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Vernacular Systems

Vernacular systems are developed by the land users. Their structure is either nominal, giving unique names to soils or landscapes, or descriptive, naming soils by their characteristics such as red, hot, fat, or sandy. Soils are distinguished by obvious characteristics, such as physical appearance (e.g., color, texture, landscape position), performance (e.g., production capability, flooding), and accompanying vegetation. These distinctions are often based on characteristics important to land management and largely they have been ignored by the scientific community until recently, with anthropologists and geographers being the first to document them. Vernacular systems can provide outsiders a language to communicate with local land users, especially regarding agricultural management and resource tenure. Vernacular systems can also provide technicians and scientists insight into natural resource management systems that can prove valuable in inventorying and developing local resources.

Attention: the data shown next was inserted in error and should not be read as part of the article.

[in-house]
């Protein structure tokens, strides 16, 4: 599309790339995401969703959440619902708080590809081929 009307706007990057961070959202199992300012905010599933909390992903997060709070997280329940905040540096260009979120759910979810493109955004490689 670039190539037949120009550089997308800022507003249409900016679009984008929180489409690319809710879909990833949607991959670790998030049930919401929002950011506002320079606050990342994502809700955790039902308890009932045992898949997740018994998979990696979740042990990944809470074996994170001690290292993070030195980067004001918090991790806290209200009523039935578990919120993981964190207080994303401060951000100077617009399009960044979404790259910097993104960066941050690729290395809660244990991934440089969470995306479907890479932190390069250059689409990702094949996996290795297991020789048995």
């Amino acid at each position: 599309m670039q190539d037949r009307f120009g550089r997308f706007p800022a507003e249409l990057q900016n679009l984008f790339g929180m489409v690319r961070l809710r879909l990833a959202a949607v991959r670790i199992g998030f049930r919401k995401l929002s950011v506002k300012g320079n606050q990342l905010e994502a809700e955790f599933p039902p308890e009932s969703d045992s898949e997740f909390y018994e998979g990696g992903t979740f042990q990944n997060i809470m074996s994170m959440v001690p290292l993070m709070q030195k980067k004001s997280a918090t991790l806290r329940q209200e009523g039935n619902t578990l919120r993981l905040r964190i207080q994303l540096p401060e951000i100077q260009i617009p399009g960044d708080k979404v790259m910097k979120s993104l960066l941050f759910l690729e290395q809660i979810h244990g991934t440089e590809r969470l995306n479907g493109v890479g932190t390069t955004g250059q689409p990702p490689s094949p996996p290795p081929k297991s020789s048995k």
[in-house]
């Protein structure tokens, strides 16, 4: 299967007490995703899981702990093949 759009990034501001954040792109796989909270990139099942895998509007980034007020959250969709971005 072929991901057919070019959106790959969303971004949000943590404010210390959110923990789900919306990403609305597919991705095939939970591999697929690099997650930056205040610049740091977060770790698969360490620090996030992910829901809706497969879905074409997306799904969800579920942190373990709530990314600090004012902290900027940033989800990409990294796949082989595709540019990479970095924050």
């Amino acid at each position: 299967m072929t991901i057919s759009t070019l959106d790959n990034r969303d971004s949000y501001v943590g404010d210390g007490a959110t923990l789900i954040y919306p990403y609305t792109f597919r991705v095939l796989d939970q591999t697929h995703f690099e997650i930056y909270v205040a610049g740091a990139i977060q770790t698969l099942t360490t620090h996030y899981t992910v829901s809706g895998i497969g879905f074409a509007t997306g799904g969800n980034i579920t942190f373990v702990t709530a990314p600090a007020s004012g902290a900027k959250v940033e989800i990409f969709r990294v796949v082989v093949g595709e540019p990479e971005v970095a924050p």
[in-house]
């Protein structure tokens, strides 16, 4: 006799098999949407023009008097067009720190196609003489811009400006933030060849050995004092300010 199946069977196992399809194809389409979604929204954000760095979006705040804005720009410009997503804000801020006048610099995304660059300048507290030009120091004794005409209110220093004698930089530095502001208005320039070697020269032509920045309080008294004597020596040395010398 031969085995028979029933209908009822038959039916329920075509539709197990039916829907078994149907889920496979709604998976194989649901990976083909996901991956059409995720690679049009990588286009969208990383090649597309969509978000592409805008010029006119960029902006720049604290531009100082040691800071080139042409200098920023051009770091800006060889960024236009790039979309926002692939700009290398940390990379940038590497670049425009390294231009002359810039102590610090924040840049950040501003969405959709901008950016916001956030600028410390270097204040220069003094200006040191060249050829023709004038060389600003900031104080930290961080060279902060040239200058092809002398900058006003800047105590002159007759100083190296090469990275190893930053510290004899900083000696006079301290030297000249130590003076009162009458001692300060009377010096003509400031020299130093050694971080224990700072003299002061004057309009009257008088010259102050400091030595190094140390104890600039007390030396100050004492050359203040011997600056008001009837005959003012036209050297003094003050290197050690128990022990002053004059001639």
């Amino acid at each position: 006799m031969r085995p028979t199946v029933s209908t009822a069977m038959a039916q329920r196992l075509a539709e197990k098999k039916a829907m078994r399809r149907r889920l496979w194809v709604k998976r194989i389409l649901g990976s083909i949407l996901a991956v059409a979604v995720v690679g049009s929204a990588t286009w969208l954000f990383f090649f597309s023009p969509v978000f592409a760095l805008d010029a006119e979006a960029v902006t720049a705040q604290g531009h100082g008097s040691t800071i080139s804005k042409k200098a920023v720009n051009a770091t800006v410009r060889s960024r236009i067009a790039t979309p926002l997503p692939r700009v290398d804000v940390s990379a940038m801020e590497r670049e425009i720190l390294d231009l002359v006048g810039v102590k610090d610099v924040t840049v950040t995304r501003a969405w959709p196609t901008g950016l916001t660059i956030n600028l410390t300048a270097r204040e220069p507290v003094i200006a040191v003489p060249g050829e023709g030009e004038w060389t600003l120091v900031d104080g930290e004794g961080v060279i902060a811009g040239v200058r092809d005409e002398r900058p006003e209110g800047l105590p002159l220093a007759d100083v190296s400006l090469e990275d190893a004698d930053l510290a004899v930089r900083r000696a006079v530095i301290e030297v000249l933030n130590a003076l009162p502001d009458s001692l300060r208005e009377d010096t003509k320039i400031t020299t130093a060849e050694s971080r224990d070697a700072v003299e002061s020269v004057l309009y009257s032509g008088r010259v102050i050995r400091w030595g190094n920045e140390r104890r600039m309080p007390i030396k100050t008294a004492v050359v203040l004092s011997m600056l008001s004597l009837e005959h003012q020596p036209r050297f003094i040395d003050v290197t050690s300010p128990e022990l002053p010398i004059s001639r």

(Source: http://ag.arizona.edu/OALS/IALC/soils/classifsystems.html)

Ethnopedology, the term coined by Williams and Ortiz-Solorio (1981, p. 336), is the study of these vernacular systems. The anthropologist Harold C. Conklin first started documenting vernacular systems in the 1950s. Studies conducted by the Office of Arid Lands Studies, University of Arizona, show that vernacular systems in arid lands can be very detailed with comparable usefulness to scientific systems (e.g., the Peul's system in Mauritania) or conversely may have no pedologic usefulness (e.g., the Bedouin's system in Saudi Arabia which implies that differences in soils are not perceived to be important to their livelihood). In semi-arid California the vernacular system of Malibu encompasses only one soil, the infamous "Malibu blue clay" (called Diablo soils under the U.S. Department of Agriculture (USDA), system) that limits building development and reduces property values because septic-tank drainage-fields are not allowed on that soil.
(Source: http://ag.arizona.edu/OALS/IALC/soils/classifsystems.html)